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Album Review

John Stubblefield has made relatively few recordings as a leader during his long career, but it isn't because the saxophonist isn't deserving. This post-bop date from 1984 finds him in good company with trumpeter and flügelhornist Cecil Bridgewater, and a rhythm section with Mulgrew Miller, Rufus Reid, and Eddie Gladden. Stubblefield is featured on tenor sax mostly, starting with his hypnotic "Spiral Dance," highlighted by his potent solo and Bridgewater's warm flügelhorn. Bridgewater contributed "Waltz for Duke Pearson" (dedicated to the pianist and composer who died in 1980); this bop-flavored waltz features its composer on muted trumpet and the leader's lush playing. Stubblefield's interpretation of Billy Strayhorn's dark ballad "Blood Count" (the last piece he composed while dying a painful death from cancer) packs an emotional punch. Stubblefield switches to soprano sax for the lively "Dusk to Dawn," which showcase Miller's considerable chops at the keyboard. Miller arranged his haunting "Whisper" around the leader's mournful soprano sax. Stubblefield is again on soprano for the intense closer "Confessin'," which has some thunderous piano and percussion that seem influenced somewhat by McCoy Tyner, with whom Stubblefield has previously worked. This top-notch CD is well worth acquiring.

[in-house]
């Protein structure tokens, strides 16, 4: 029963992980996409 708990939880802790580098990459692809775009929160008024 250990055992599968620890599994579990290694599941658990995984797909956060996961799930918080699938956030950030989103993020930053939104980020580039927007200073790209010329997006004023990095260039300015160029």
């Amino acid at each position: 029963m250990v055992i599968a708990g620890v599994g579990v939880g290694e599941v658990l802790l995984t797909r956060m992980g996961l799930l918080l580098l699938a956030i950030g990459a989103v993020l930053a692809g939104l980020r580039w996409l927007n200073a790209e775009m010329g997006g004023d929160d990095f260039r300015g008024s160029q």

Born: 04 February 1945 in Little Rock, AK

Genre: Jazz

Years Active: '70s, '80s, '90s

Tenor saxophonist John Stubblefield ranks among the most powerful and innovative soloists of the post-Coltrane generation, collaborating with a who's who of modern jazz and avant-garde giants including Charles Mingus, whose big band Stubblefield later spearheaded. Born February 4, 1945, in Little Rock, AK, Stubblefield first studied the piano, but moved to saxophone as a teen. The product of a strictly segregated African-American neighborhood, he absorbed the music of the itinerant blues and gospel...
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Top Albums and Songs by John Stubblefield Quintet

Confessin', John Stubblefield Quintet
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